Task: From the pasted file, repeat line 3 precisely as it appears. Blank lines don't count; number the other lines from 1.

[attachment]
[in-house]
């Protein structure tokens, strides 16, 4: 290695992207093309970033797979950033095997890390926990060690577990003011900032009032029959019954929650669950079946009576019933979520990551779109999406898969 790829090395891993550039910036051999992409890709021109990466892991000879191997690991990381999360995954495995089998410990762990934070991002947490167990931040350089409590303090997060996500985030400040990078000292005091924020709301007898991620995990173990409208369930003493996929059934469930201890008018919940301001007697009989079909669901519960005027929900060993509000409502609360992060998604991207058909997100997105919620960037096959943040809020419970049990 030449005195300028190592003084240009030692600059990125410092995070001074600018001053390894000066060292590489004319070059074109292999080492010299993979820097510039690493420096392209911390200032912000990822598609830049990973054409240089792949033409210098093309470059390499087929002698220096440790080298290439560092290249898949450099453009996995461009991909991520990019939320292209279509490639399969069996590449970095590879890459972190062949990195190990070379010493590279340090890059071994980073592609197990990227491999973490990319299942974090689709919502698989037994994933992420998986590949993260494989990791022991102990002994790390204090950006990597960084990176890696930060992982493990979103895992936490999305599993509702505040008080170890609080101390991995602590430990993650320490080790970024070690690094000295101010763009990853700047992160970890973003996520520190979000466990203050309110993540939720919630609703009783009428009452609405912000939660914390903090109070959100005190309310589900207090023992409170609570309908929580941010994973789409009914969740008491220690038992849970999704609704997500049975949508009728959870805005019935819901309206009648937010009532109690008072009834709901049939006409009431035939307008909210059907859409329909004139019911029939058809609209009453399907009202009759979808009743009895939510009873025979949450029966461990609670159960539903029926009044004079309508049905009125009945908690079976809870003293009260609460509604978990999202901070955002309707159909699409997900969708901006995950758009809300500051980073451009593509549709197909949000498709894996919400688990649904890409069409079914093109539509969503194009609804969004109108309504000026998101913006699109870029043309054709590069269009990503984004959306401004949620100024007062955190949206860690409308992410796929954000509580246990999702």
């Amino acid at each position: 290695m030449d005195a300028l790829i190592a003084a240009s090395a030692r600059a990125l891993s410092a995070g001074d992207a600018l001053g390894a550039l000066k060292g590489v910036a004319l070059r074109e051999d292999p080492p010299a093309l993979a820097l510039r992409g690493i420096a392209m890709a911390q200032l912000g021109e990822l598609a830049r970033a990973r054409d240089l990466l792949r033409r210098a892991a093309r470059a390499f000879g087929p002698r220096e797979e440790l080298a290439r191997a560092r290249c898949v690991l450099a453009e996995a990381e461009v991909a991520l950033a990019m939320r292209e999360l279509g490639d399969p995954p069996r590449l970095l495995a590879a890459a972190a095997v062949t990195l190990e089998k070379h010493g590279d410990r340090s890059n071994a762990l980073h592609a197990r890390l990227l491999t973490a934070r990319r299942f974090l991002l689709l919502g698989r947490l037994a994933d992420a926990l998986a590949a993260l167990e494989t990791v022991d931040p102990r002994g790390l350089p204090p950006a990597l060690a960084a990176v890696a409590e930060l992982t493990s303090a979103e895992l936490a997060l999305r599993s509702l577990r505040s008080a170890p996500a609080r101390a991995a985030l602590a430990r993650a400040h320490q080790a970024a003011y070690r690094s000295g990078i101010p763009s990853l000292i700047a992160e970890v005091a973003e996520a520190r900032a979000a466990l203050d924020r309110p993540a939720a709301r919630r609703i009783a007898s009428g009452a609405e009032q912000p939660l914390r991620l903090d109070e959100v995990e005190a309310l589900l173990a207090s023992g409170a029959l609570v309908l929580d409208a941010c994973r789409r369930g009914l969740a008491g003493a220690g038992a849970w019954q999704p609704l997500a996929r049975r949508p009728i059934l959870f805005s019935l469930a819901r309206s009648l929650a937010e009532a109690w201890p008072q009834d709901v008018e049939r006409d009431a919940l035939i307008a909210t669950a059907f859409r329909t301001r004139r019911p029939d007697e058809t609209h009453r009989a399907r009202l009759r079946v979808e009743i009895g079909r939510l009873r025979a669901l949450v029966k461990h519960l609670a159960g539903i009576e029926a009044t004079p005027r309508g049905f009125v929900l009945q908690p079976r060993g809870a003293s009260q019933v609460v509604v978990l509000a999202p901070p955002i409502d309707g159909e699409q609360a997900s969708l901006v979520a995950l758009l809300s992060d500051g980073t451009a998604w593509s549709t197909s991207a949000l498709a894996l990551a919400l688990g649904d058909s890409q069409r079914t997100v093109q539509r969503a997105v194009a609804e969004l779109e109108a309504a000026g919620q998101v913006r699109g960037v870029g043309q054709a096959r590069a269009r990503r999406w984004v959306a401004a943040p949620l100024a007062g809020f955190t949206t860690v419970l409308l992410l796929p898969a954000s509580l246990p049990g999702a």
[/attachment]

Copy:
């Amino acid at each position: 290695m030449d005195a300028l790829i190592a003084a240009s090395a030692r600059a990125l891993s410092a995070g001074d992207a600018l001053g390894a550039l000066k060292g590489v910036a004319l070059r074109e051999d292999p080492p010299a093309l993979a820097l510039r992409g690493i420096a392209m890709a911390q200032l912000g021109e990822l598609a830049r970033a990973r054409d240089l990466l792949r033409r210098a892991a093309r470059a390499f000879g087929p002698r220096e797979e440790l080298a290439r191997a560092r290249c898949v690991l450099a453009e996995a990381e461009v991909a991520l950033a990019m939320r292209e999360l279509g490639d399969p995954p069996r590449l970095l495995a590879a890459a972190a095997v062949t990195l190990e089998k070379h010493g590279d410990r340090s890059n071994a762990l980073h592609a197990r890390l990227l491999t973490a934070r990319r299942f974090l991002l689709l919502g698989r947490l037994a994933d992420a926990l998986a590949a993260l167990e494989t990791v022991d931040p102990r002994g790390l350089p204090p950006a990597l060690a960084a990176v890696a409590e930060l992982t493990s303090a979103e895992l936490a997060l999305r599993s509702l577990r505040s008080a170890p996500a609080r101390a991995a985030l602590a430990r993650a400040h320490q080790a970024a003011y070690r690094s000295g990078i101010p763009s990853l000292i700047a992160e970890v005091a973003e996520a520190r900032a979000a466990l203050d924020r309110p993540a939720a709301r919630r609703i009783a007898s009428g009452a609405e009032q912000p939660l914390r991620l903090d109070e959100v995990e005190a309310l589900l173990a207090s023992g409170a029959l609570v309908l929580d409208a941010c994973r789409r369930g009914l969740a008491g003493a220690g038992a849970w019954q999704p609704l997500a996929r049975r949508p009728i059934l959870f805005s019935l469930a819901r309206s009648l929650a937010e009532a109690w201890p008072q009834d709901v008018e049939r006409d009431a919940l035939i307008a909210t669950a059907f859409r329909t301001r004139r019911p029939d007697e058809t609209h009453r009989a399907r009202l009759r079946v979808e009743i009895g079909r939510l009873r025979a669901l949450v029966k461990h519960l609670a159960g539903i009576e029926a009044t004079p005027r309508g049905f009125v929900l009945q908690p079976r060993g809870a003293s009260q019933v609460v509604v978990l509000a999202p901070p955002i409502d309707g159909e699409q609360a997900s969708l901006v979520a995950l758009l809300s992060d500051g980073t451009a998604w593509s549709t197909s991207a949000l498709a894996l990551a919400l688990g649904d058909s890409q069409r079914t997100v093109q539509r969503a997105v194009a609804e969004l779109e109108a309504a000026g919620q998101v913006r699109g960037v870029g043309q054709a096959r590069a269009r990503r999406w984004v959306a401004a943040p949620l100024a007062g809020f955190t949206t860690v419970l409308l992410l796929p898969a954000s509580l246990p049990g999702a």